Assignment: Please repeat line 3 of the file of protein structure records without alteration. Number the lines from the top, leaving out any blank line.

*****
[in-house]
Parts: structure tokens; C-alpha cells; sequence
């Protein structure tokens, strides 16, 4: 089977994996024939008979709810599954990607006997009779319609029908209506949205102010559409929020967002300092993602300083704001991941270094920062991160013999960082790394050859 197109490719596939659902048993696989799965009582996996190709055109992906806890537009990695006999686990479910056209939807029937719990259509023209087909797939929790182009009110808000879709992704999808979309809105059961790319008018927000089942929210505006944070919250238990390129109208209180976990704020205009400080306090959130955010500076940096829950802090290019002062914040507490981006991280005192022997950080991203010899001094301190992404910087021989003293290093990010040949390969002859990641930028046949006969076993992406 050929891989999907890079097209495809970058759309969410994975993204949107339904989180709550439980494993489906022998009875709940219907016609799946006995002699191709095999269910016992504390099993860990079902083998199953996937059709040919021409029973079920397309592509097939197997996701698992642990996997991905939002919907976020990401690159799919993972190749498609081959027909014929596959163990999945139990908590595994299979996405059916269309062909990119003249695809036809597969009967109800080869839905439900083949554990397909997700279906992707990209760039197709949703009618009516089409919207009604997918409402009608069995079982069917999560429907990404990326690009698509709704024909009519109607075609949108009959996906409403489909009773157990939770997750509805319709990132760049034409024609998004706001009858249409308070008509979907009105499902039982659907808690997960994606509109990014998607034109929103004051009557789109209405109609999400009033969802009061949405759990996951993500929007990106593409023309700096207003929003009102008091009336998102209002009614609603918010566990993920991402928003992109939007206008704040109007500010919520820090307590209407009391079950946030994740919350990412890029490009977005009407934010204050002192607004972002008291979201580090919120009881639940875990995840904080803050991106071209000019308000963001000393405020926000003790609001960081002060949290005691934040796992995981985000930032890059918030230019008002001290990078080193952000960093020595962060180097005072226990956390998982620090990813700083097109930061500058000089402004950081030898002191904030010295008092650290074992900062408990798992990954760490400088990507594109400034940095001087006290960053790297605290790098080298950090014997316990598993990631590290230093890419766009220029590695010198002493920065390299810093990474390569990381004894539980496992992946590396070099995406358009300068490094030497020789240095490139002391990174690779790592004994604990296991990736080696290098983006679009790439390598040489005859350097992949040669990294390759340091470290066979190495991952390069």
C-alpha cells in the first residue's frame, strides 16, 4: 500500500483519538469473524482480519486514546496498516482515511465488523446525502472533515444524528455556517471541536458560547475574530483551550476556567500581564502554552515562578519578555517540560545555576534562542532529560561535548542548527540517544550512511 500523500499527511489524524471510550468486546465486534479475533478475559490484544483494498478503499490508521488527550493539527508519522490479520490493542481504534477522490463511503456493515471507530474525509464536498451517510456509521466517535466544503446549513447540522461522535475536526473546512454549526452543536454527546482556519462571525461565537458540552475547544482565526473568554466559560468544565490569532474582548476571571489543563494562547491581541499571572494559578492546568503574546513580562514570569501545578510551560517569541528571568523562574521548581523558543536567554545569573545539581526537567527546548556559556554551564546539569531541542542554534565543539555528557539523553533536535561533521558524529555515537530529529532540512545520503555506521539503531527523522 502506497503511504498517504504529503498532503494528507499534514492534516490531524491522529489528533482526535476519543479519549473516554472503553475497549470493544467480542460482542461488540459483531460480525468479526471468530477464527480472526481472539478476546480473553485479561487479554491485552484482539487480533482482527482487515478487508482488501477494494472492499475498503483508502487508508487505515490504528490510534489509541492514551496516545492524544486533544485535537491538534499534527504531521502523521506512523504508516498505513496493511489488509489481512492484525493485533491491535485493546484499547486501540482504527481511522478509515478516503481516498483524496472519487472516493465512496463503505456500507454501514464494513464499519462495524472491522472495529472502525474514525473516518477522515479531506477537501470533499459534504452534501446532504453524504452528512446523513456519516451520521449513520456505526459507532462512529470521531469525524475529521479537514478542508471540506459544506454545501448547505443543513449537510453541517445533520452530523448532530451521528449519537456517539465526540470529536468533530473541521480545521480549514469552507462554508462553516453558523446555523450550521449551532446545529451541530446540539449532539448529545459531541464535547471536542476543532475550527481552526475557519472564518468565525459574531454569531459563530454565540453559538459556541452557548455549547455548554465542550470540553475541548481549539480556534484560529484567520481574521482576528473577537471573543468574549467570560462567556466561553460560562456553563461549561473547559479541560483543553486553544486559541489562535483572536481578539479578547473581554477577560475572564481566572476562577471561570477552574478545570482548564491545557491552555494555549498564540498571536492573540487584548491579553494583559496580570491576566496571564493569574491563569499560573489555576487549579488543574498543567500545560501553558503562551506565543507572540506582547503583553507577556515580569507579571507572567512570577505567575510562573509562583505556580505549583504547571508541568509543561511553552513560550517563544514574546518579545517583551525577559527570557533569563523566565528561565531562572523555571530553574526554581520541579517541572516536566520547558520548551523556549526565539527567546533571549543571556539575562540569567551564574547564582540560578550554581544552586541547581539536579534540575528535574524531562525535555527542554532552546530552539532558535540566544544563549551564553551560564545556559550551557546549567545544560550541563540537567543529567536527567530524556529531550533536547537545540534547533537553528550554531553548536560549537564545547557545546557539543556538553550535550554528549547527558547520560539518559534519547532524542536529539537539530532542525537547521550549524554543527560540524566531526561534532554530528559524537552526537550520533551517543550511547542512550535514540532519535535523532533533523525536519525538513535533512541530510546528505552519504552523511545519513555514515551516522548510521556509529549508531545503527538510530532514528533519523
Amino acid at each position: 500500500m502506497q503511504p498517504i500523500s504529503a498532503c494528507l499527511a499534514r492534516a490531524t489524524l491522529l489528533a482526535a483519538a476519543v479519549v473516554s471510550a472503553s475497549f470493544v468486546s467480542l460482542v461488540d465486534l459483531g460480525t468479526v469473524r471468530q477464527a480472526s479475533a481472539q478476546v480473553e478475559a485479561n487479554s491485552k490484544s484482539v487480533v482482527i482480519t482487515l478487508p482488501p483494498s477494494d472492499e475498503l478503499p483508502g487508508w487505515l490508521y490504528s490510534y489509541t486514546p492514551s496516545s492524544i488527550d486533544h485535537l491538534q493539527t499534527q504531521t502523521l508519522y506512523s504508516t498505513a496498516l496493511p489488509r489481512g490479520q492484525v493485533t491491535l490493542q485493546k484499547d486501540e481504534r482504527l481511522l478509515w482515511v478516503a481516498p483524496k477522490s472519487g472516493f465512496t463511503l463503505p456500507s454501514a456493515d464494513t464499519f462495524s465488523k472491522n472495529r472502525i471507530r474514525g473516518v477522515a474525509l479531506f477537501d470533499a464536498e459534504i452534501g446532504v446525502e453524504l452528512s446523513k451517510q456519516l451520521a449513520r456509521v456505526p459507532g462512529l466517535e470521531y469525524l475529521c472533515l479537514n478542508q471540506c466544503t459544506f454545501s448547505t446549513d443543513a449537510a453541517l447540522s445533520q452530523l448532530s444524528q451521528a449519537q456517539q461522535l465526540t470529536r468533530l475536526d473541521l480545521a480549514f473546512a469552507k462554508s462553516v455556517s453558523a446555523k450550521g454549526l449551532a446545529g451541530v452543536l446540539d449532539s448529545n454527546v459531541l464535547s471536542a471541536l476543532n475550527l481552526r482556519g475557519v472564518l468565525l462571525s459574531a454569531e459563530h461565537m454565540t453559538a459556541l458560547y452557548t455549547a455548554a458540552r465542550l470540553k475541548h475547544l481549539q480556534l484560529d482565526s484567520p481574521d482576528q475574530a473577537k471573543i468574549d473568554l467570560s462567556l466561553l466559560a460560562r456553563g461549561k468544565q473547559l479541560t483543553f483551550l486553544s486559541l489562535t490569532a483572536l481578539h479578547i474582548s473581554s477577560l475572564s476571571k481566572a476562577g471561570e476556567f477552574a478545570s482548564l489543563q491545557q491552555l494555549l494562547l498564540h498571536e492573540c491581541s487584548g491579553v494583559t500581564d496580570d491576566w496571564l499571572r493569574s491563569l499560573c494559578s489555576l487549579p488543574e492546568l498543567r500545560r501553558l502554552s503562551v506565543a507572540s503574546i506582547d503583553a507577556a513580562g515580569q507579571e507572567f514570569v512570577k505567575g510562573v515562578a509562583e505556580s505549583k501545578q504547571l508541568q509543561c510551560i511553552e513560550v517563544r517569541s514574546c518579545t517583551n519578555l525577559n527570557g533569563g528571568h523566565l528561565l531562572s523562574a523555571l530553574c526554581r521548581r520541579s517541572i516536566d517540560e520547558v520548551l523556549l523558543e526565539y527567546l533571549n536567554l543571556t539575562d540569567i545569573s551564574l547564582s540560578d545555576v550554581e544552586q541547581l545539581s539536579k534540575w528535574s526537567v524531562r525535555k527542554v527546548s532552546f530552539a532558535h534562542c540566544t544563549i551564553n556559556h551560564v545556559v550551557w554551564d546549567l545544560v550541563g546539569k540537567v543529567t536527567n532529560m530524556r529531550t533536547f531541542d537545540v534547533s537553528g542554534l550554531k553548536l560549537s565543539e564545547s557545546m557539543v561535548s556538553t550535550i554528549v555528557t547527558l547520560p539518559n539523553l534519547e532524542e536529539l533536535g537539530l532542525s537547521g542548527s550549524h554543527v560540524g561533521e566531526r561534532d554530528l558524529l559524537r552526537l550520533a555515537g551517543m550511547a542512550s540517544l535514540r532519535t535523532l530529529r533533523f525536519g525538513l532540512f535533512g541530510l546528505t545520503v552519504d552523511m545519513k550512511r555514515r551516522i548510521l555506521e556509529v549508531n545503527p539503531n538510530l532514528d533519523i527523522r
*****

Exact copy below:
């Protein structure tokens, strides 16, 4: 089977994996024939008979709810599954990607006997009779319609029908209506949205102010559409929020967002300092993602300083704001991941270094920062991160013999960082790394050859 197109490719596939659902048993696989799965009582996996190709055109992906806890537009990695006999686990479910056209939807029937719990259509023209087909797939929790182009009110808000879709992704999808979309809105059961790319008018927000089942929210505006944070919250238990390129109208209180976990704020205009400080306090959130955010500076940096829950802090290019002062914040507490981006991280005192022997950080991203010899001094301190992404910087021989003293290093990010040949390969002859990641930028046949006969076993992406 050929891989999907890079097209495809970058759309969410994975993204949107339904989180709550439980494993489906022998009875709940219907016609799946006995002699191709095999269910016992504390099993860990079902083998199953996937059709040919021409029973079920397309592509097939197997996701698992642990996997991905939002919907976020990401690159799919993972190749498609081959027909014929596959163990999945139990908590595994299979996405059916269309062909990119003249695809036809597969009967109800080869839905439900083949554990397909997700279906992707990209760039197709949703009618009516089409919207009604997918409402009608069995079982069917999560429907990404990326690009698509709704024909009519109607075609949108009959996906409403489909009773157990939770997750509805319709990132760049034409024609998004706001009858249409308070008509979907009105499902039982659907808690997960994606509109990014998607034109929103004051009557789109209405109609999400009033969802009061949405759990996951993500929007990106593409023309700096207003929003009102008091009336998102209002009614609603918010566990993920991402928003992109939007206008704040109007500010919520820090307590209407009391079950946030994740919350990412890029490009977005009407934010204050002192607004972002008291979201580090919120009881639940875990995840904080803050991106071209000019308000963001000393405020926000003790609001960081002060949290005691934040796992995981985000930032890059918030230019008002001290990078080193952000960093020595962060180097005072226990956390998982620090990813700083097109930061500058000089402004950081030898002191904030010295008092650290074992900062408990798992990954760490400088990507594109400034940095001087006290960053790297605290790098080298950090014997316990598993990631590290230093890419766009220029590695010198002493920065390299810093990474390569990381004894539980496992992946590396070099995406358009300068490094030497020789240095490139002391990174690779790592004994604990296991990736080696290098983006679009790439390598040489005859350097992949040669990294390759340091470290066979190495991952390069």